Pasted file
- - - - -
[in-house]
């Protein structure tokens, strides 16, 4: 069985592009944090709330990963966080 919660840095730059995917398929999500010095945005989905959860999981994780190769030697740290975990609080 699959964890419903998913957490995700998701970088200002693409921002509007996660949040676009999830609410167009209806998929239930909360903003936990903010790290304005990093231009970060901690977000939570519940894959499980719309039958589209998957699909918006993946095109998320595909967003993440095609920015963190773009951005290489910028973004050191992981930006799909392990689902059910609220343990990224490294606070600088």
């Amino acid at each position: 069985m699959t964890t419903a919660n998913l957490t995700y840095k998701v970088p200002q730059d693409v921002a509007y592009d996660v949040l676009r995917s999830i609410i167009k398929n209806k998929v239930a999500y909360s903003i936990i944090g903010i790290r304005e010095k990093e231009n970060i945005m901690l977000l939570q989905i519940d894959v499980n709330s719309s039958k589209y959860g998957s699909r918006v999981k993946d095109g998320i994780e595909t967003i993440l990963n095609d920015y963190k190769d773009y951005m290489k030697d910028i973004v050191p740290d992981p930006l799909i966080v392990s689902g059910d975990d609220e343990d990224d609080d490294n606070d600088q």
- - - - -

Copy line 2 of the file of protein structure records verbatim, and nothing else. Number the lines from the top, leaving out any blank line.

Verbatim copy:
């Protein structure tokens, strides 16, 4: 069985592009944090709330990963966080 919660840095730059995917398929999500010095945005989905959860999981994780190769030697740290975990609080 699959964890419903998913957490995700998701970088200002693409921002509007996660949040676009999830609410167009209806998929239930909360903003936990903010790290304005990093231009970060901690977000939570519940894959499980719309039958589209998957699909918006993946095109998320595909967003993440095609920015963190773009951005290489910028973004050191992981930006799909392990689902059910609220343990990224490294606070600088």